Anti-dumping duties on solar modules from China, which are reported to expire shortly, may only be extended by 18 months instead of 24 months. An expiry investigation of the anti-dumping measures in force has been under way in Brussels since the end of 2015. A proposal to extend the existing measures by 24 months has not recently received a majority. The Commission therefore seems to want to make a milder proposal with a shorter extension period.
Anti-dumping duties on solar modules from China
Anti-dumping and anti-subsidy duties were imposed on photovoltaic modules and cells in 2013. At ProSun’s request, the Commission launched the still ongoing phase-out review at the end of 2015. Please also read this article.
As the anti-dumping measures against Chinese solar modules would expire in March 2017 and the extension for 24 months has been refused, a compromise to extend the measures is now being sought.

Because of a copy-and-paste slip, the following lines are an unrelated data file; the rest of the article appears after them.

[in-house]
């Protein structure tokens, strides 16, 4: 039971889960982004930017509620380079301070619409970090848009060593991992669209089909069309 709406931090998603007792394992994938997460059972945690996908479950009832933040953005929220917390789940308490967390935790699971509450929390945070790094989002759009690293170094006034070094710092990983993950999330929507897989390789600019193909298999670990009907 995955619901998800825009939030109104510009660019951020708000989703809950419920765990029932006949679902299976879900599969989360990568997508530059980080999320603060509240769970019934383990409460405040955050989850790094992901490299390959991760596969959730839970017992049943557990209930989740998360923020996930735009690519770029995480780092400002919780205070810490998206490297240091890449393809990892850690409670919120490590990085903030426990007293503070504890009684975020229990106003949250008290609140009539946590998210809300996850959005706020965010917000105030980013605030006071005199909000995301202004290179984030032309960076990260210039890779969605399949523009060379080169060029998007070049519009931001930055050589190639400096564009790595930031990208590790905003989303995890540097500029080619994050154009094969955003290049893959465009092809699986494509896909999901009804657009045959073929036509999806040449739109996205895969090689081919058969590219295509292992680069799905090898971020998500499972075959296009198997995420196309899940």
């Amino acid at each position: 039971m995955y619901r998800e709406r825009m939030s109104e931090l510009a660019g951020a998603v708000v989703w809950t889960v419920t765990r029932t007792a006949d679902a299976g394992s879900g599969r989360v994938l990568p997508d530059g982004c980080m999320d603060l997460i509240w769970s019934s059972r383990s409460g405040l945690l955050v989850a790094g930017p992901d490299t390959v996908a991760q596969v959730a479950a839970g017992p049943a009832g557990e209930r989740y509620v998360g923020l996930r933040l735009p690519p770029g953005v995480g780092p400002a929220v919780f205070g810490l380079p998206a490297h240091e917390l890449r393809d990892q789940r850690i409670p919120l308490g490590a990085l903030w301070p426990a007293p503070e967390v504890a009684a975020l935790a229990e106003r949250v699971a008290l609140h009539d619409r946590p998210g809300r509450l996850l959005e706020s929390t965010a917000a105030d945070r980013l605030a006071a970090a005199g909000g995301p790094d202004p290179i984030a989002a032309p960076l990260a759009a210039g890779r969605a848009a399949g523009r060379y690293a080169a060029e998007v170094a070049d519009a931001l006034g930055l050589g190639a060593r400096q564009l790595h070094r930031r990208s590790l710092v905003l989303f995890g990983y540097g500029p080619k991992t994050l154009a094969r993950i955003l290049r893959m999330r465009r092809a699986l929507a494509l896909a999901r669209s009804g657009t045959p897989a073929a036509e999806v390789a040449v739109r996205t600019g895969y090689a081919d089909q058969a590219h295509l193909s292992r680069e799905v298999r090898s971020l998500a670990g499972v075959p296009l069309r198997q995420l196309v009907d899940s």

Loosening of anti-dumping duties foreseeable
Anti-dumping measures are normally imposed for five years. The already comparatively short term of 24 months is now apparently to be shortened to 18 months. This is how the Commission wants to make its proposal eligible for a majority vote.
In addition, the minimum import price that Chinese manufacturers can pay under the subtaking system instead of import duties has already been reduced to 46 cents per watt on 1 January 2017. According to a Commission proposal, this minimum import price could be further reduced in the future in line with technological advances in the industry.
O&W Attorneys at Law have been advising clients on anti-dumping duties on solar modules for years. Ask your questions about the anti-dumping duties or the expiry investigation to our customs lawyers.
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